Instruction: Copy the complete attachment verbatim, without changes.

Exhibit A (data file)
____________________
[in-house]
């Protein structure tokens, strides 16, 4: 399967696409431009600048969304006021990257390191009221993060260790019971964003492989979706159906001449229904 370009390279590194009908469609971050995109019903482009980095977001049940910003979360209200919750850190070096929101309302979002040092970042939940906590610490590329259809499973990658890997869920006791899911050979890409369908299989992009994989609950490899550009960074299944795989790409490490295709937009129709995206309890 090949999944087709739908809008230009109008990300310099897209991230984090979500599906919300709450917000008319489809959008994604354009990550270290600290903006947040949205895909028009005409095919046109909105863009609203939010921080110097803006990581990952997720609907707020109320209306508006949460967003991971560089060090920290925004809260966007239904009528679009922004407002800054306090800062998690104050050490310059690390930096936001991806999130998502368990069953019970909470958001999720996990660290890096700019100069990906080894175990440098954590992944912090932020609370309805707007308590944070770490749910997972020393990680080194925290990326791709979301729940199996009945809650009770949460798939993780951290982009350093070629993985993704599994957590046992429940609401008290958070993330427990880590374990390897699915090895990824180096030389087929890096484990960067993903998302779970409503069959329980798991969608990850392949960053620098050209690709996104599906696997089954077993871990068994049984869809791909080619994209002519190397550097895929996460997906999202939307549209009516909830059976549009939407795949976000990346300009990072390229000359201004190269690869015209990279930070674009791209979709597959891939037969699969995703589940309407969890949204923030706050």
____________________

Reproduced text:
[in-house]
């Protein structure tokens, strides 16, 4: 399967696409431009600048969304006021990257390191009221993060260790019971964003492989979706159906001449229904 370009390279590194009908469609971050995109019903482009980095977001049940910003979360209200919750850190070096929101309302979002040092970042939940906590610490590329259809499973990658890997869920006791899911050979890409369908299989992009994989609950490899550009960074299944795989790409490490295709937009129709995206309890 090949999944087709739908809008230009109008990300310099897209991230984090979500599906919300709450917000008319489809959008994604354009990550270290600290903006947040949205895909028009005409095919046109909105863009609203939010921080110097803006990581990952997720609907707020109320209306508006949460967003991971560089060090920290925004809260966007239904009528679009922004407002800054306090800062998690104050050490310059690390930096936001991806999130998502368990069953019970909470958001999720996990660290890096700019100069990906080894175990440098954590992944912090932020609370309805707007308590944070770490749910997972020393990680080194925290990326791709979301729940199996009945809650009770949460798939993780951290982009350093070629993985993704599994957590046992429940609401008290958070993330427990880590374990390897699915090895990824180096030389087929890096484990960067993903998302779970409503069959329980798991969608990850392949960053620098050209690709996104599906696997089954077993871990068994049984869809791909080619994209002519190397550097895929996460997906999202939307549209009516909830059976549009939407795949976000990346300009990072390229000359201004190269690869015209990279930070674009791209979709597959891939037969699969995703589940309407969890949204923030706050």